|Location||Wooroloo, Western Australia, 50 km east of Perth|
|Security class||Medium (Male)|
|Opened||5 May 2001|
Acacia was the first privately managed prison in Western Australia and was managed by Australian Integration Management Services Corporation (AIMS Corp) for its first five years of operation. Since May 2006 it has been managed by Serco. The prison currently employs over 300 custodial officers and more than 200 non-custodial staff to run day-to-day operation.
The prison provides open campus-style living. Prisoners use fingerprint recognition technology to move within the boundaries of the prison as well as gaining access to their bank accounts and purchasing goods. The prison has a self-care and pre-self section where prisoners cook and clean for themselves. In 2008 the prison began adding additional bunks to cells, increasing capacity from 800 to 1000.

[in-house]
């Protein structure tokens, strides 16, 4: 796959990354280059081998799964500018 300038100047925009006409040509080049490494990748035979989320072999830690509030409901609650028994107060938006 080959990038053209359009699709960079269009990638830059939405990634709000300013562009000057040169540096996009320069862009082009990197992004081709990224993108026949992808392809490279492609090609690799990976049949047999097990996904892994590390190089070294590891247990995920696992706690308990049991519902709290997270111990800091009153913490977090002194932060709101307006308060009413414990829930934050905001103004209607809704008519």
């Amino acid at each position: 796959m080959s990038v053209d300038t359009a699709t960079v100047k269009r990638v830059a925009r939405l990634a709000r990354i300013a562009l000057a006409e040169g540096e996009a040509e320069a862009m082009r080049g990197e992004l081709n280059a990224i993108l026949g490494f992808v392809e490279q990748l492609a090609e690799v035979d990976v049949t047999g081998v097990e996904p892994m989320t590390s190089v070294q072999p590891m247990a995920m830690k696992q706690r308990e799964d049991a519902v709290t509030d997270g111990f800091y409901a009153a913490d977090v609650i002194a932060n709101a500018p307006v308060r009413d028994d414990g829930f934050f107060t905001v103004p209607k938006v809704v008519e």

Acacia Prison has an education unit run by custodial and non-custodial staff including teachers, psychologists, criminologists, resettlement staff and reintegration officers. They teach a range of classes including violence against women, violent offender treatment programs, domestic violence, drug and alcohol programs and "think first" classes.
Acacia Prison is currently undergoing a $100 million expansion to increase prison capacity from 1000 to 1387, set for completion in 2015. As of 2015, Acacia Prison will be the largest prison in Australia and the southern hemisphere.
Serco won the contract to operate the prison after a tender that involved submissions from AIMS, MTC and Serco. Serco's contract goes out for tender on 16 May 2016.
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